I need to nuance this dispute more than I have already. There are many different ways in which the West has attempted to use its forms of knowledge litigation against traditional medicine. Western science has situated objectivist claims of science on a pedestal that seems untouchable in so doing subordinating the claims of indigenous peoples (Dryzek 94: 1-7). Individuals who do not operate according to its self-legitimating rules are located outside of science and given the status of nothingness. There are several manifestations of the Western metanarrative which have been unjust toward traditional medicine. These polyvalent manifestations are as follows: homogeneity of traditions, integration as appropriation and destruction, tokenism, and pharmaceutical emancipation. All of these different manifestations of the discursive claims of the West have victimized traditional medicine.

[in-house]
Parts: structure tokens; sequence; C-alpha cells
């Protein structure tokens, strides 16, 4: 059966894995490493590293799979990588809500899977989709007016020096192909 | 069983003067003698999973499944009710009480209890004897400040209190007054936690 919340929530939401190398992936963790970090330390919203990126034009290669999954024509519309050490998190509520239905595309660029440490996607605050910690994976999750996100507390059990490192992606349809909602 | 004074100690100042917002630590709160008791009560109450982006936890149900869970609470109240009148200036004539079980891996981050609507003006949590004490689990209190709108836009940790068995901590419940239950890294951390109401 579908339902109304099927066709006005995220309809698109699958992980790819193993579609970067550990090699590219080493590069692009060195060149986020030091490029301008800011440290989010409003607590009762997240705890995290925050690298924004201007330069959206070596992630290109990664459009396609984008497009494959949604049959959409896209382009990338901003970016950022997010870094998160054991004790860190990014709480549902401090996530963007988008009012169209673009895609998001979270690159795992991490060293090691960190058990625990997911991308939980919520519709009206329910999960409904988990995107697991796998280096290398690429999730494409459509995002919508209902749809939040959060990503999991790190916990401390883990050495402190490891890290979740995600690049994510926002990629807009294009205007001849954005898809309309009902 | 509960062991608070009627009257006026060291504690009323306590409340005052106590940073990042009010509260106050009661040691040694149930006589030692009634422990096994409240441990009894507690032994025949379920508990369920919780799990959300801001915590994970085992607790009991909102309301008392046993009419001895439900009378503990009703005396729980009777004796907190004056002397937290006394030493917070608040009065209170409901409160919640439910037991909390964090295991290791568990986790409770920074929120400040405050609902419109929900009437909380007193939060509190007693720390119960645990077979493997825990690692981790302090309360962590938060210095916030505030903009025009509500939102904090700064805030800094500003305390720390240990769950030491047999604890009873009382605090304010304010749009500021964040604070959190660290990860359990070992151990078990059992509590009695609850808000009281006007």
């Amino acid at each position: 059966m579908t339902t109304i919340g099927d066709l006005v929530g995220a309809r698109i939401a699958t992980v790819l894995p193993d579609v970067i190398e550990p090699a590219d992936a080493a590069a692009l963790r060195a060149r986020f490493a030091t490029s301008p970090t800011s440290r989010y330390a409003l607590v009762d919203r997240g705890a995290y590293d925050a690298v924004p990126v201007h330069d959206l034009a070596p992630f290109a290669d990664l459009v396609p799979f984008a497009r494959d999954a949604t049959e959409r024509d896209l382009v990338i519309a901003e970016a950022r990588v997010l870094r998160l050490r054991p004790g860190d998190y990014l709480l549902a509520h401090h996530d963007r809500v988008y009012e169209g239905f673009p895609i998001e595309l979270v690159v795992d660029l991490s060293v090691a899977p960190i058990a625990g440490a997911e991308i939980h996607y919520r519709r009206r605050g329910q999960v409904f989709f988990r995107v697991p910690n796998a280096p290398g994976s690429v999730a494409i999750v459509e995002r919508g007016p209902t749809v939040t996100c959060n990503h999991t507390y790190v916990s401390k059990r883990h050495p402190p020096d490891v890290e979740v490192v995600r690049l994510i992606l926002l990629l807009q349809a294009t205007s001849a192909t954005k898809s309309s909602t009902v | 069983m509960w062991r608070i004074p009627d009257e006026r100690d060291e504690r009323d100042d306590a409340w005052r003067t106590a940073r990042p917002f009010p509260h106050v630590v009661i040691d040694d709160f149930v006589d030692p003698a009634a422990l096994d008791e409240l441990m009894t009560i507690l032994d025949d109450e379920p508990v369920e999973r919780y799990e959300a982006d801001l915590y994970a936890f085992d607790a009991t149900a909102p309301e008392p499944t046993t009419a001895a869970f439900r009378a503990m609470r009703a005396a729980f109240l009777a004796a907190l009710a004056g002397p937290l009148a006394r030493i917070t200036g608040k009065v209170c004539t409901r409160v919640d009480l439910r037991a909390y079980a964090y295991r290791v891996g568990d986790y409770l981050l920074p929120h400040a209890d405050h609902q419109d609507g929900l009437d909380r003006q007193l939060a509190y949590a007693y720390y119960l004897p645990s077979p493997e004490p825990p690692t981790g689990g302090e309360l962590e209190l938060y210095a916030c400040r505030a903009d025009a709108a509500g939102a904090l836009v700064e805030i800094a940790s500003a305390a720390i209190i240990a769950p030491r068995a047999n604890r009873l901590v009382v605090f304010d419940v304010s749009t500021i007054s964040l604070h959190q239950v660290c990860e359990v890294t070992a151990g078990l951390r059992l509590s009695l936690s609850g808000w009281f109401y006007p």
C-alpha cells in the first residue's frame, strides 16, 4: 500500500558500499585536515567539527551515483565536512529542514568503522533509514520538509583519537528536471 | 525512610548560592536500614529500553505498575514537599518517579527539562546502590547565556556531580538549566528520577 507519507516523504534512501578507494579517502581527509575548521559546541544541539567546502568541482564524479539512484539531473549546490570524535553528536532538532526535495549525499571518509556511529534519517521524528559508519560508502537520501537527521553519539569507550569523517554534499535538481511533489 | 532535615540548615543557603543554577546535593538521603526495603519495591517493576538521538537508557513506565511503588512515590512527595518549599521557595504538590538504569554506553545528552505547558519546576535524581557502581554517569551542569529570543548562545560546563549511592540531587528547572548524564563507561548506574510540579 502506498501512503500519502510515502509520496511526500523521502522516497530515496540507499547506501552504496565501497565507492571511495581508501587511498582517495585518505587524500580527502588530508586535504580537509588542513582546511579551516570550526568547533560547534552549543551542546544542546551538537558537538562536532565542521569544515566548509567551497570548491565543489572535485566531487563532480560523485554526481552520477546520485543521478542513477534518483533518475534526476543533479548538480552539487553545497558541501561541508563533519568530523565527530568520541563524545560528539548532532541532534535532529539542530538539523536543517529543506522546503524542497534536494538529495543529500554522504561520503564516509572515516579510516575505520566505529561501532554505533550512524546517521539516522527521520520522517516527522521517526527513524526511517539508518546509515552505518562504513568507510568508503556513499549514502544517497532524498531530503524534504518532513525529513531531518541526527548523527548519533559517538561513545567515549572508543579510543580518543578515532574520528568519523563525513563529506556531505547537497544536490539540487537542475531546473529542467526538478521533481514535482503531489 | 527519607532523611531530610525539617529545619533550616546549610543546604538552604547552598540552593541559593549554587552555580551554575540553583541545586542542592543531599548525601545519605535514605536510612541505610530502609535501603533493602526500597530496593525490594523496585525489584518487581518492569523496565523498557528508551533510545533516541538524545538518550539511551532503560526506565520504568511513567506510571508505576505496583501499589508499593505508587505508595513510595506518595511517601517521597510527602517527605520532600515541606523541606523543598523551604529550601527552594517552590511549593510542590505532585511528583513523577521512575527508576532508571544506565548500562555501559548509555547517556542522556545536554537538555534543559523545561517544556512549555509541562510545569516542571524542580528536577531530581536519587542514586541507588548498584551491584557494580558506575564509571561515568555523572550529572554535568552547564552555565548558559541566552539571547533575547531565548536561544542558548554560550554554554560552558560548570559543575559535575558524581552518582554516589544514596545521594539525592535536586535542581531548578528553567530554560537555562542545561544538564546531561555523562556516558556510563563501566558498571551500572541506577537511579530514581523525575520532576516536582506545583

First, one of the major problems with all of the literature dealing with traditional healers is that it homogenizes, it tends to deal with these various types of healing in ways that simplify. I will try to meet the burden of heterogeneity by bowing to the discomfort of the differend I wish to discuss, always acknowledging that I am barely touching on it’s complexity, the multiple boundaries that have formed. It seems plausible that there are most likely levels of incommensurability and differends between different types of traditional healing. The term traditional healer itself is filled with the problems that postmodernity has wrought. If anything, the use of the term traditional healer, the impossibility of a discussion that includes all the various discursive distinctions between different methods of traditional healing in Africa, proves the point that a comfortable and easy politics is not a just action.